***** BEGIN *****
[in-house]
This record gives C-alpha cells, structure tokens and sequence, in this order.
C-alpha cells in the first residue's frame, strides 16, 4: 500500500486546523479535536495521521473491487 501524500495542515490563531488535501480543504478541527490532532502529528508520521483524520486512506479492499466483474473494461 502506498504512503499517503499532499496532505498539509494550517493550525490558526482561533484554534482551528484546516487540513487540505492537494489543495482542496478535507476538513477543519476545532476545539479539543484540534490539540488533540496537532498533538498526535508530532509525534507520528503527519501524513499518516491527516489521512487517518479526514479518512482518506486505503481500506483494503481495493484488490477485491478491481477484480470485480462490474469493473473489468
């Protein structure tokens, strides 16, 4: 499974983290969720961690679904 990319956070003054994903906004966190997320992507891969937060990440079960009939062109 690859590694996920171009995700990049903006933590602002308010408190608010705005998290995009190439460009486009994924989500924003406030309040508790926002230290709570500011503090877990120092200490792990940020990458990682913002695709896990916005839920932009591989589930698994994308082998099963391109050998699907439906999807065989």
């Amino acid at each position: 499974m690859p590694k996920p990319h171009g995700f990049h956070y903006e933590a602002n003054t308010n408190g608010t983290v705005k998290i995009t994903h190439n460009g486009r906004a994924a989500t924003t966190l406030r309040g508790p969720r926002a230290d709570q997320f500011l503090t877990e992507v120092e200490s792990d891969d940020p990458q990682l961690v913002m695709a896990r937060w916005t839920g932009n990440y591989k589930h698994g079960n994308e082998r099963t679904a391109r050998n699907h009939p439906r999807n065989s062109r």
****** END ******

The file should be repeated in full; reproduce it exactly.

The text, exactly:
[in-house]
This record gives C-alpha cells, structure tokens and sequence, in this order.
C-alpha cells in the first residue's frame, strides 16, 4: 500500500486546523479535536495521521473491487 501524500495542515490563531488535501480543504478541527490532532502529528508520521483524520486512506479492499466483474473494461 502506498504512503499517503499532499496532505498539509494550517493550525490558526482561533484554534482551528484546516487540513487540505492537494489543495482542496478535507476538513477543519476545532476545539479539543484540534490539540488533540496537532498533538498526535508530532509525534507520528503527519501524513499518516491527516489521512487517518479526514479518512482518506486505503481500506483494503481495493484488490477485491478491481477484480470485480462490474469493473473489468
């Protein structure tokens, strides 16, 4: 499974983290969720961690679904 990319956070003054994903906004966190997320992507891969937060990440079960009939062109 690859590694996920171009995700990049903006933590602002308010408190608010705005998290995009190439460009486009994924989500924003406030309040508790926002230290709570500011503090877990120092200490792990940020990458990682913002695709896990916005839920932009591989589930698994994308082998099963391109050998699907439906999807065989």
């Amino acid at each position: 499974m690859p590694k996920p990319h171009g995700f990049h956070y903006e933590a602002n003054t308010n408190g608010t983290v705005k998290i995009t994903h190439n460009g486009r906004a994924a989500t924003t966190l406030r309040g508790p969720r926002a230290d709570q997320f500011l503090t877990e992507v120092e200490s792990d891969d940020p990458q990682l961690v913002m695709a896990r937060w916005t839920g932009n990440y591989k589930h698994g079960n994308e082998r099963t679904a391109r050998n699907h009939p439906r999807n065989s062109r």